Grains & Cereals

  • sorghum

    Sorghum (Red/White)

    Sorghum is a genus of grasses with about 30 species, one of which is raised for grain and many of which are used as fodder plants, either cultivated or as part of pasture. The plants are cultivated in warm climates worldwide.

  • oats

    Oats

    The common oat is a species of cereal grain grown for its seed, which is known by the same name. While oats are suitable for human consumption as oatmeal and rolled oats, one of the most common uses is as livestock feed.

  • barley malting

    Barley (Malting)

    Malt is germinated cereal grains that have been dried in a process known as “malting”. Botanical name: Hordeum Vulgare Planting time: April/May Harvest time: November/December Packing options: Bags or bulk in container Tonnage per 20’fcl: 20 metric tons

  • barley feed

    Barley (Feed)

    Although generally considered an energy source, barley has more protein than other cereals commonly used in ruminant diets. Nutritional composition of barley can be affected by geographic location and climatic conditions. Botanical name: Hordeum Vulgare Planting time: April/May Harvest time: November/December Packing options: Bags or bulk in container Tonnage per 20’fcl: 20 metric tons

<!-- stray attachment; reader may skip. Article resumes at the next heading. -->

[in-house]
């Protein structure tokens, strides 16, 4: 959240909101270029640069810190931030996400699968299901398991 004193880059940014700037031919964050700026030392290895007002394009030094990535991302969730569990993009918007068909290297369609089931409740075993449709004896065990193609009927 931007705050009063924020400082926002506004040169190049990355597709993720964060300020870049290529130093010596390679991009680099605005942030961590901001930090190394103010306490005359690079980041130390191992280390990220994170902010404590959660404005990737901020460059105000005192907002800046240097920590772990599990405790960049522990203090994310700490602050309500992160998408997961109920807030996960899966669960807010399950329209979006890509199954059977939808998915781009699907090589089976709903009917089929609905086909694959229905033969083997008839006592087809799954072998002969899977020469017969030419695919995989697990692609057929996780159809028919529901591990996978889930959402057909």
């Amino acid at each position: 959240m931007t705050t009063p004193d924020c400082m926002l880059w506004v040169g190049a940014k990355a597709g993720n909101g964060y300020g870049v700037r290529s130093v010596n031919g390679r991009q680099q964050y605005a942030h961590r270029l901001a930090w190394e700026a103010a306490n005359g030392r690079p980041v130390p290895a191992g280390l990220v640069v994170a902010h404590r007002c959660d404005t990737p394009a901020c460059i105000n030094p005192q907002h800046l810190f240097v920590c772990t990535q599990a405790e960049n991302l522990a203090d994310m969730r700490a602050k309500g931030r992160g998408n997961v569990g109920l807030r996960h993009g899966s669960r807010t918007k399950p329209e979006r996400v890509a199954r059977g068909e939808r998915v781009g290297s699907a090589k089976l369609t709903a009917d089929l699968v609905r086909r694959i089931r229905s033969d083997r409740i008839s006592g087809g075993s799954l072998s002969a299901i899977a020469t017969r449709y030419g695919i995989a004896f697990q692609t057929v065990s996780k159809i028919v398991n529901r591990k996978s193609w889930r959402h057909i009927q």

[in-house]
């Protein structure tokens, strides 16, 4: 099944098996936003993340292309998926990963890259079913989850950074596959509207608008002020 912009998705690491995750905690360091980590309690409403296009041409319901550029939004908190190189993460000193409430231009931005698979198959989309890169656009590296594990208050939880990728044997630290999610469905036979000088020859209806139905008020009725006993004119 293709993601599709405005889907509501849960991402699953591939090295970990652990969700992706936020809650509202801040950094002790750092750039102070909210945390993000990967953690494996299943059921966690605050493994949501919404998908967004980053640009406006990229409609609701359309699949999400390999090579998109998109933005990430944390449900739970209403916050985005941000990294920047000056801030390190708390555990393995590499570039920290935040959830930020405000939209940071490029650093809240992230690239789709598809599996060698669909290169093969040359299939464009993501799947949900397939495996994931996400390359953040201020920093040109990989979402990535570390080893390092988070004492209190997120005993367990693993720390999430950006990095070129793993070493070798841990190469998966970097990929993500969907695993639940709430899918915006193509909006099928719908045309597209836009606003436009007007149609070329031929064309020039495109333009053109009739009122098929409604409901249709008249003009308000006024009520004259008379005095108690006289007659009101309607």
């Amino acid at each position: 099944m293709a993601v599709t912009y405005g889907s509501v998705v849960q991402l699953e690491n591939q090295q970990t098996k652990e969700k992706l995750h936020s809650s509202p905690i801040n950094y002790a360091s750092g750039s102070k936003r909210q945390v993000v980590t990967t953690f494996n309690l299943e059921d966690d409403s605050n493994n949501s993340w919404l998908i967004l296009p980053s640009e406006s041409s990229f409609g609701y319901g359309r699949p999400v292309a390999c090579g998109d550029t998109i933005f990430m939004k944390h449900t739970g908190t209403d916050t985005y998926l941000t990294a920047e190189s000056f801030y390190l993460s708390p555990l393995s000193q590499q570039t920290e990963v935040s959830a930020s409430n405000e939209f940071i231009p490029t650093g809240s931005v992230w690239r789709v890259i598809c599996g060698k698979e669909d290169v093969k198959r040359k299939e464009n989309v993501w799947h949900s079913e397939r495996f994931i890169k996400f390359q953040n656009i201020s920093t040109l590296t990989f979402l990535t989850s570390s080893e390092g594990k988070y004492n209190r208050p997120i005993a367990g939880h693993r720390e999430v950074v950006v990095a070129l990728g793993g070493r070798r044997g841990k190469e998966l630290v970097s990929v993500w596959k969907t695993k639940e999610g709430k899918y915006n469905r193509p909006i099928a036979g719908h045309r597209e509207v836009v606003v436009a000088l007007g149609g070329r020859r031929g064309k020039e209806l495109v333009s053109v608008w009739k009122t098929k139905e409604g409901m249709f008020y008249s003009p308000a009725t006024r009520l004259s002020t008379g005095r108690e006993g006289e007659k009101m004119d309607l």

• maize corn

    Maize / Corn

    Maize known in some English-speaking countries as corn, is a large grain plant domesticated by indigenous peoples in Mesoamerica in prehistoric times.

  • wheat

    Wheat

    Wheat is one of the first cereals known to have been domesticated, and wheat’s ability to self-pollinate greatly facilitated the selection of many distinct domesticated varieties.  Wheat is used to make several different types of food, but the benefit you get from each unit of Wheat varies widely depending on what you use it for. […]

  • rice

    Rice

    Rice is the seed of the monocot plants Oryza sativa or Oryza glaberrima. As a cereal grain, it is the most widely consumed staple food for a large part of the world’s human population, especially in Asia.